As recruiters, interviewing candidates is an integral part of our jobs. Each time I conduct a job interview, I enter with one over-arching challenge: How do I understand a lifetime of work about a candidate in less than an hour?
The easy answer is, you can’t. So, the way I like to approach it is asking myself what I can do to learn as much about the candidate as possible within the one-hour time constraint I have. For me, the most effective way is to create an in-person interview structure that invites candidates to reveal as much about themselves, their experience, and their future as possible.
Advantages of Doing an In-Person Interview
You only get one first impression. While I always speak with a candidate on the phone to determine fit, the first face-to-face meeting is when you can start to build a rapport. A strong first impression is the first step in building trust.
Trust is crucial in the recruiter-candidate dynamic. For me, it’s easier to give the candidate a raw and authentic representation of myself in person, which enables me to earn their trust faster. One way that I do so is by sharing a bit about myself, both professionally and personally. The goal of an interview is to learn as much as I can about a candidate, and I’ve found that if I let them learn about me, they’re more likely to open up about themselves.
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See How a Candidate Interviews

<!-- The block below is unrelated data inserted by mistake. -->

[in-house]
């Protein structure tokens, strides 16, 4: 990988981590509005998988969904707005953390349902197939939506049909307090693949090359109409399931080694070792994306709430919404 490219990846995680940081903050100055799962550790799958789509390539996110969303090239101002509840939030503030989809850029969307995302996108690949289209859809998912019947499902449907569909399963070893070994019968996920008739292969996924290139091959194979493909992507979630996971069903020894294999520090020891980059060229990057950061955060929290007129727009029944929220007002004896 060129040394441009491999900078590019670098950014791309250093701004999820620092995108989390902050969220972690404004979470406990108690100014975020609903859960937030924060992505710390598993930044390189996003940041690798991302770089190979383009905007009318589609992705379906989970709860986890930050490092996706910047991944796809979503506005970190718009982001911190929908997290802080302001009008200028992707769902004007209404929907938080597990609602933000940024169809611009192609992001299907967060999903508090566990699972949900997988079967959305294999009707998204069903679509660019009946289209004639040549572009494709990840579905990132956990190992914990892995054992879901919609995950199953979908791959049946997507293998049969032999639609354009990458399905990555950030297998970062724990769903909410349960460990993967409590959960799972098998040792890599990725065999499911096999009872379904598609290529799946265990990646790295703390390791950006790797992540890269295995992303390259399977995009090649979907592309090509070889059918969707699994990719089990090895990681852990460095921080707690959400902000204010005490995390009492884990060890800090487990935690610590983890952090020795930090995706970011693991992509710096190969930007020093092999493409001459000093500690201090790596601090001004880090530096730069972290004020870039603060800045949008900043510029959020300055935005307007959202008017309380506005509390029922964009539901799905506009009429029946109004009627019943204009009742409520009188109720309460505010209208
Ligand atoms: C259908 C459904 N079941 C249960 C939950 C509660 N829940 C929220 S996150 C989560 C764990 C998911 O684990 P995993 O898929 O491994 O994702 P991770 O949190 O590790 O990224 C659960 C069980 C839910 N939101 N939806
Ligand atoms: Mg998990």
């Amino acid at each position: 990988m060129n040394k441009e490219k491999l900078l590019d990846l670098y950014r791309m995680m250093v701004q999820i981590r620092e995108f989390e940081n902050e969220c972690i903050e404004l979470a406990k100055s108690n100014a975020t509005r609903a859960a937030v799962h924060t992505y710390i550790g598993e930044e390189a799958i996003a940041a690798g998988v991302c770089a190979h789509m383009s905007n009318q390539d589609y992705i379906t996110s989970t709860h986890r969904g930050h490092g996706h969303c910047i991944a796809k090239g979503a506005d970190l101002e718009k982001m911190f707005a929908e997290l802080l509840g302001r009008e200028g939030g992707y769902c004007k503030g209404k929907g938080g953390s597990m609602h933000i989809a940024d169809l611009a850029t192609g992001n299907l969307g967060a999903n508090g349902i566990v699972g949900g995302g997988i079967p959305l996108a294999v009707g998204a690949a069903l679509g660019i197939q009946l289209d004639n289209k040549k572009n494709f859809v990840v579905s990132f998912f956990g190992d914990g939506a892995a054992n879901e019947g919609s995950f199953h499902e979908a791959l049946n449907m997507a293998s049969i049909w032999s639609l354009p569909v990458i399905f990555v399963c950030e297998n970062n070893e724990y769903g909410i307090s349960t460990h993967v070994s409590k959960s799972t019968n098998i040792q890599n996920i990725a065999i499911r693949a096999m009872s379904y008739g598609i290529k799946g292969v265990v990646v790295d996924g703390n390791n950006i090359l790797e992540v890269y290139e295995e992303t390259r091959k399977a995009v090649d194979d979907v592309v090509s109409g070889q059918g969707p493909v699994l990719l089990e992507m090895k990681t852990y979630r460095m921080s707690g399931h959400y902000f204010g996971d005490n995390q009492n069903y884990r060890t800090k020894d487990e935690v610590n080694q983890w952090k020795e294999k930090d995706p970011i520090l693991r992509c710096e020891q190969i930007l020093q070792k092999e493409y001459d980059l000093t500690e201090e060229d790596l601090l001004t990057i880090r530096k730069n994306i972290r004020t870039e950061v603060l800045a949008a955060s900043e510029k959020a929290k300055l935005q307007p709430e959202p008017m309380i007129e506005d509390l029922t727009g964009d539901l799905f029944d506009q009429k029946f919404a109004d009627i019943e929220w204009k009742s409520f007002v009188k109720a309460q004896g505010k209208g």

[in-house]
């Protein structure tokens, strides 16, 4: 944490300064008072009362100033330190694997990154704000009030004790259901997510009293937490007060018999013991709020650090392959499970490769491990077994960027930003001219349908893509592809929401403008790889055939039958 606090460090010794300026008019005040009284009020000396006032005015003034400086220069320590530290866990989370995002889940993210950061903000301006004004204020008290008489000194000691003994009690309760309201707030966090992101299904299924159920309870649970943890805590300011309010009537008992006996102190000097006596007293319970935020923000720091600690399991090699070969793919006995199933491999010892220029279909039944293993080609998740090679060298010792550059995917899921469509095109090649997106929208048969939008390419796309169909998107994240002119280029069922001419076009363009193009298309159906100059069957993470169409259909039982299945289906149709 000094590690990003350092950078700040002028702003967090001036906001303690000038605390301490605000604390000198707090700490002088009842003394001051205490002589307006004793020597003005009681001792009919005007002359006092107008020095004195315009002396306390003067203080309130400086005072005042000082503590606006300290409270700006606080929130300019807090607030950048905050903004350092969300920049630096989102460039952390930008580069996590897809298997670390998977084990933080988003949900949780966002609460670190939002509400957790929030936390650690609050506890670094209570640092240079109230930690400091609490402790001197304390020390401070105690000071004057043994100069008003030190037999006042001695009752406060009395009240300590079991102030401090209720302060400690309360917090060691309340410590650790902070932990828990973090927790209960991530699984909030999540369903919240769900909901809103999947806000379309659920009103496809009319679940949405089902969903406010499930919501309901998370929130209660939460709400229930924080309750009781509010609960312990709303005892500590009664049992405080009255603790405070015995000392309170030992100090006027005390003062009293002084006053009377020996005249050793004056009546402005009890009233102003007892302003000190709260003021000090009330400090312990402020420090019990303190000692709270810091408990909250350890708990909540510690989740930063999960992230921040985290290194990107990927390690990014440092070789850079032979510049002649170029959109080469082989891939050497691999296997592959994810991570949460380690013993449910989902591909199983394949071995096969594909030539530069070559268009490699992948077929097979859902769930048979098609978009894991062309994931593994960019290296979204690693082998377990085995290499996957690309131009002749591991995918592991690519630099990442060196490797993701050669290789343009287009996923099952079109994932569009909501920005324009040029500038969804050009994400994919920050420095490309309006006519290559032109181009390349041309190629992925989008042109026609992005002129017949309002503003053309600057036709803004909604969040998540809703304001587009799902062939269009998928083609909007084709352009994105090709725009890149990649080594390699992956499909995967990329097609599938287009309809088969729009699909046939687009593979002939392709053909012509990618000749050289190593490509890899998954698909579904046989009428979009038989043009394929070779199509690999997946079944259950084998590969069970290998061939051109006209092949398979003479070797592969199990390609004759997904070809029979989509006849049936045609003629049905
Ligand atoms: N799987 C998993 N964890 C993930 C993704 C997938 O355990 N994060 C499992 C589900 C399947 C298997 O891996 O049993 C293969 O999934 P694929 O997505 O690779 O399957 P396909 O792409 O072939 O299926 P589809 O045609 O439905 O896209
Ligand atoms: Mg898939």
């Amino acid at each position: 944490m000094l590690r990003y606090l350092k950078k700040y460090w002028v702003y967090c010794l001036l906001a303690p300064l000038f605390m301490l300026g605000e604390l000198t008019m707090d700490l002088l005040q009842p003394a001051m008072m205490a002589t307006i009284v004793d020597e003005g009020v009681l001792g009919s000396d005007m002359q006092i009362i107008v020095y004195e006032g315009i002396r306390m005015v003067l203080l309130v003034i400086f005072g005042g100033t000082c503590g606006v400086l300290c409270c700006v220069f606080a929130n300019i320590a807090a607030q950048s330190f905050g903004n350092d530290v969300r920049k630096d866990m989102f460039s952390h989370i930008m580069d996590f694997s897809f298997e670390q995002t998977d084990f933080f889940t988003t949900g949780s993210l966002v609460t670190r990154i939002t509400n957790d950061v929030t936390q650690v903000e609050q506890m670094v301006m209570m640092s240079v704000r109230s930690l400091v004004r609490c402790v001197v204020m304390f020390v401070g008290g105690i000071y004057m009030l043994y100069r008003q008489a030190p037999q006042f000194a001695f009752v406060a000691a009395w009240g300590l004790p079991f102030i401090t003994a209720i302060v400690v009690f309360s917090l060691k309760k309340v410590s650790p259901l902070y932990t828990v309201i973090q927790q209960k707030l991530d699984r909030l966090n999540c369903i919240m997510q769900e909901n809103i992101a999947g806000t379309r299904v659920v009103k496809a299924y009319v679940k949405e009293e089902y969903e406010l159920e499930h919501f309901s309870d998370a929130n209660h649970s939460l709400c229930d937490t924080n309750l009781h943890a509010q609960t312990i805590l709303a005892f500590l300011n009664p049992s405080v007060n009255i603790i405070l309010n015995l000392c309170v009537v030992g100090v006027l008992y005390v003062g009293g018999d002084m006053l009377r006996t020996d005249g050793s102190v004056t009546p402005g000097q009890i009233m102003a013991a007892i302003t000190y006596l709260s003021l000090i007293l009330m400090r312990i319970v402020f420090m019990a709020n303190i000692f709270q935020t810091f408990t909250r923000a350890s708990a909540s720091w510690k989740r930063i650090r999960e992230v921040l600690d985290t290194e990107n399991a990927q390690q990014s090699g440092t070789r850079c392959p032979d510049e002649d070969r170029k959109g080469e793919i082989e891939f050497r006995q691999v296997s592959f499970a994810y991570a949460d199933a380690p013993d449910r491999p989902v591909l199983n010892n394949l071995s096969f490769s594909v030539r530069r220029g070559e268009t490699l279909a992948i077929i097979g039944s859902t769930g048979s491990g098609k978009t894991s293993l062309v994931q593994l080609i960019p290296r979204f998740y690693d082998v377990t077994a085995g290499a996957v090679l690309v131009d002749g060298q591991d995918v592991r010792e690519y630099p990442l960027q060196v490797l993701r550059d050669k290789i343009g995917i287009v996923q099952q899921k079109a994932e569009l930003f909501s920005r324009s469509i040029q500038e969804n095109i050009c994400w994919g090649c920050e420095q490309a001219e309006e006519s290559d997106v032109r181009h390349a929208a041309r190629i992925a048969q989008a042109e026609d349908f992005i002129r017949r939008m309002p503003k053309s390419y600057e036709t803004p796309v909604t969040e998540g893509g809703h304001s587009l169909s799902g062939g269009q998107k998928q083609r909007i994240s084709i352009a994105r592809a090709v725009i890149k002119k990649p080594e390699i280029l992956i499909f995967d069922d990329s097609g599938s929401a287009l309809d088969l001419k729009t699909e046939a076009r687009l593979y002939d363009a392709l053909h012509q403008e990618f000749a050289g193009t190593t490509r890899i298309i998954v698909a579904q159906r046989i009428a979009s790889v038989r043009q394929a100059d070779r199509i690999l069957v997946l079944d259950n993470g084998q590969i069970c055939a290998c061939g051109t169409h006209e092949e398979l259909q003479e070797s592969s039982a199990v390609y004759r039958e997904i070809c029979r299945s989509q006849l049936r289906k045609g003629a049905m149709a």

In-person interviews allow me to get a fresh perspective on how a candidate will interview onsite with a hiring manager. A big part of your job as a recruiter is presenting your clients with a candidate who will excel in an interview. By deploying an in-person interview yourself, you can get a look at how the candidate will present to the client.
Everyone is in agreement that communication is important, but people often forget that body language is a critical component of communication. An in-person interview allows me to improve the overall interview by paying attention to body language, as well as notice anything in the candidate’s body language that needs to be pointed out before the interview with the client.
Tips for Making the Most of Your Next In-Person Interview
Alleviate Their Nerves
I start my interviews by making the candidate feel confident and proud of their background. Even the steeliest candidate is bound to have some anxiety about a job interview. If I can alleviate those nerves, it lets me gain access to them faster.
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Invite them to Talk
While it’s slightly cliché to say that interviews should be conversations, it’s true. Invite the candidate to talk. A resume and LinkedIn profile give me almost all the information that I need about a candidate’s skills, but that’s only a portion of the evaluation. To learn about their personality, I need to discover it in their own words. Without inviting them to talk, it’s hard to get a glimpse into who they are.
Find Out Where They Want to Go
Traditional interview structures tend to spend too much time asking a candidate about their history. When interviewing a candidate, I like to spend time asking them about their future. Why they left a previous employer is important, but so too is learning what to target for their future.
Be Transparent About the Process
Transparency is the key to building trust. One of the tougher challenges in recruiting is that sometimes, to no fault of the candidate, you simply don’t have a role for them. It may take a few months for the perfect fit to come along. By being transparent with the candidate about the process, you’ll have their trust when that role arrives.
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